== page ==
The Tipping Point by Malcolm Gladwell
One Sentence Summary
Tipping Points can be caused by the right people, with the right information, in the right context; all we have to do is find those variables.
Two Main Takeaways
- If content isn't sticking or getting through to an audience, don't change the content. Change the way the content is delivered.
- Having a clean work space, providing a loving home, being in a nice, clean neighborhood, and enjoying where we work - anything about our environment has a much more dramatic impact than what we think or what we say.
Chapter 1: The Three Rules of Epidemics
- Epidemics are the function of people who transmit infectious agents, the infectious agent itself, and the environment in which the infectious agent is operating
- The Tipping Point is the moment of Critical mass, the threshold, the boiling point
- The Law of the Few -
- One very influential persons hops on a trend, or gets a lot of people sick, starting the epidemic.
- The Stickiness Factor -
- There are specific ways of making information memorable. Simple changes can be made to the presentation and how information is structured that make a huge difference on the impact of the message
- The Power of Context -
- The context in which people incur a stimuli has a massive impact on how that person responds - not necessarily the stimuli itself.
- Humans are a lot more sensitive to the environment than we think.
Chapter 2: The Law of the Few
- There are very few people who have enough influence and impact to tip an epidemic. But those who do, start waves in things they pursue.
- The messenger matters. They're the ones who make something stick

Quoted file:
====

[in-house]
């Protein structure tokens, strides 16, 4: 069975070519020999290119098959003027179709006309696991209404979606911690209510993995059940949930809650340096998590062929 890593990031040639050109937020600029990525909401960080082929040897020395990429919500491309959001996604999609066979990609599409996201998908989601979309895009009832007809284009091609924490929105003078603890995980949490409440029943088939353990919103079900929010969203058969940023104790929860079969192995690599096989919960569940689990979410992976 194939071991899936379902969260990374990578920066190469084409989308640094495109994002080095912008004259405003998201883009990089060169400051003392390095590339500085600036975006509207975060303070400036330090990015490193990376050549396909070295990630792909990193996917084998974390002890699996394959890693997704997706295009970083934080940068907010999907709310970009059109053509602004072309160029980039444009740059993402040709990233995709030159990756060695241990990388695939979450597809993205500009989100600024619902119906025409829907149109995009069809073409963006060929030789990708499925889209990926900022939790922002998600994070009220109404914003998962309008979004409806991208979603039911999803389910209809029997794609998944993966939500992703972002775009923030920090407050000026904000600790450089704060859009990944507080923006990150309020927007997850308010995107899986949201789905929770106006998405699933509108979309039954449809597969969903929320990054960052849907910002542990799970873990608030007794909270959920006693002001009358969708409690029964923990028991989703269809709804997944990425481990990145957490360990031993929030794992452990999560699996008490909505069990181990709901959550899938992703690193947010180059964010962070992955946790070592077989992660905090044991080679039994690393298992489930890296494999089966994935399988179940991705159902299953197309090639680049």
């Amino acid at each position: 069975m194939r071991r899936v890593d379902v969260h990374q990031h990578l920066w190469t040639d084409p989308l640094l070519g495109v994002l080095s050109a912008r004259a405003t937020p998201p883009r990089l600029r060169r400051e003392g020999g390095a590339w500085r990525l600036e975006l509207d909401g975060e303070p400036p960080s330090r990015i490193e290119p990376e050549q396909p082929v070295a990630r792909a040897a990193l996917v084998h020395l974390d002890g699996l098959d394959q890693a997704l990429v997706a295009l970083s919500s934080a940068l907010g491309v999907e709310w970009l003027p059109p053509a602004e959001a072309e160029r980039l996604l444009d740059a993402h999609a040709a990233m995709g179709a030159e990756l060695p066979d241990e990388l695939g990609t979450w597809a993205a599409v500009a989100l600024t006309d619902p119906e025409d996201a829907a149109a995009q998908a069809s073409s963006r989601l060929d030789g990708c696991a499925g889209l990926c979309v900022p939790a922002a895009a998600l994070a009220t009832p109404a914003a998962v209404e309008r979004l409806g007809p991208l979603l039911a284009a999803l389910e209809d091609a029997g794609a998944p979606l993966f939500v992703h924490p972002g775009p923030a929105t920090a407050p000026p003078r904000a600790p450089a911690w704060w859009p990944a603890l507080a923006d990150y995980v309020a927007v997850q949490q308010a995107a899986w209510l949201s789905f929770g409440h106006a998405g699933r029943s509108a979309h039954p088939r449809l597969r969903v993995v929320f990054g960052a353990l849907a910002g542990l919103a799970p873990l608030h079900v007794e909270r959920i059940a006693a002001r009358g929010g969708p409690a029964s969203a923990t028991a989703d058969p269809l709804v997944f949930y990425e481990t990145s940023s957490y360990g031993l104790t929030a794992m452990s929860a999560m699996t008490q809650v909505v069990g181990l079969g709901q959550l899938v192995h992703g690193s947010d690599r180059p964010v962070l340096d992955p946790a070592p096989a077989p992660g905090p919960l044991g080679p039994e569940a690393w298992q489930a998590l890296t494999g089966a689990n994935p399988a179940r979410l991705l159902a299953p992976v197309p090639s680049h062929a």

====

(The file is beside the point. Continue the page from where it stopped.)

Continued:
Chapter 3: The Stickiness Factor
- Sesame Street started telling stories more and in the stories were lessons taught. They found the more they taught things in narrative form, the more kids remembered the lessons
- The ideas in Sesame Street were not profound. Instead, the understood how they presented the messages and lessons was what meant a kid remembering the lesson or not. Changing the way information is presented can have a massive impact on how well things stick.
- There are people out there who can start epidemics, you just have to find them - The Law of the Few. There is also certain ways to package information that makes it irresistible and will move people to action, you just have to find out what that is - The Stickiness Factor
The Power of Context (Part One)
- The Broken Window Theory - Criminologist James Q. Wilson and George Kelling; Argued that crime is the result of disorder. Therefore, if broken windows in homes go un repaired for certain lengths of time, people will assume there is no order and crime will be inevitable.
- Following that rule, epidemics can be tipped by tinkering with the smallest form of environment or context
- Fundamental Attribution Error - When interpreting other people's behavior, humans overestimate character traits, and underestimate the importance of the situation and context one is in.
- The best person in the world could steal money if in the right circumstance and context. On the opposite end, the worst person in the world could change depending on the situation and circumstance they're in.
- The immediate context of behavior is more important than the context of your thoughts
The Power of Context (Part Two)
- Small, close-knit groups have the power to magnify the epidemic of a potential message or idea.